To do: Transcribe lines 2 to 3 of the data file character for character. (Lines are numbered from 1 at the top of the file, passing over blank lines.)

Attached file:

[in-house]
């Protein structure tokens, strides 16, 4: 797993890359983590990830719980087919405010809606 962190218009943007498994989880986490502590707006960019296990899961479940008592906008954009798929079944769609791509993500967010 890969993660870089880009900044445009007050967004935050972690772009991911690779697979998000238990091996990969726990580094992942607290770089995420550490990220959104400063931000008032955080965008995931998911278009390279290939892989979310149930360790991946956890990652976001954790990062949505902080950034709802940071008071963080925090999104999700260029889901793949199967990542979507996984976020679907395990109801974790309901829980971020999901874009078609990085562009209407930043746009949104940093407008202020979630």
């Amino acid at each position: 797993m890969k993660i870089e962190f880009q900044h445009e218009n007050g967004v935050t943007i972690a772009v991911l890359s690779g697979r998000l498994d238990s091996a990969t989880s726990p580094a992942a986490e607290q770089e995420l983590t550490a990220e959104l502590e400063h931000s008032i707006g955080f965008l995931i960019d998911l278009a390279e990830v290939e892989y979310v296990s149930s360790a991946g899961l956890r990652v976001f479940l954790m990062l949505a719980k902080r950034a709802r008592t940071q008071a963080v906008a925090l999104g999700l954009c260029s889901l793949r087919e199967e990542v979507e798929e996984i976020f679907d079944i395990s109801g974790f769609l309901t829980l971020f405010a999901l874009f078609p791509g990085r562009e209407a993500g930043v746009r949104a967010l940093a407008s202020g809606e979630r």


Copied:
């Protein structure tokens, strides 16, 4: 797993890359983590990830719980087919405010809606 962190218009943007498994989880986490502590707006960019296990899961479940008592906008954009798929079944769609791509993500967010 890969993660870089880009900044445009007050967004935050972690772009991911690779697979998000238990091996990969726990580094992942607290770089995420550490990220959104400063931000008032955080965008995931998911278009390279290939892989979310149930360790991946956890990652976001954790990062949505902080950034709802940071008071963080925090999104999700260029889901793949199967990542979507996984976020679907395990109801974790309901829980971020999901874009078609990085562009209407930043746009949104940093407008202020979630």
């Amino acid at each position: 797993m890969k993660i870089e962190f880009q900044h445009e218009n007050g967004v935050t943007i972690a772009v991911l890359s690779g697979r998000l498994d238990s091996a990969t989880s726990p580094a992942a986490e607290q770089e995420l983590t550490a990220e959104l502590e400063h931000s008032i707006g955080f965008l995931i960019d998911l278009a390279e990830v290939e892989y979310v296990s149930s360790a991946g899961l956890r990652v976001f479940l954790m990062l949505a719980k902080r950034a709802r008592t940071q008071a963080v906008a925090l999104g999700l954009c260029s889901l793949r087919e199967e990542v979507e798929e996984i976020f679907d079944i395990s109801g974790f769609l309901t829980l971020f405010a999901l874009f078609p791509g990085r562009e209407a993500g930043v746009r949104a967010l940093a407008s202020g809606e979630r």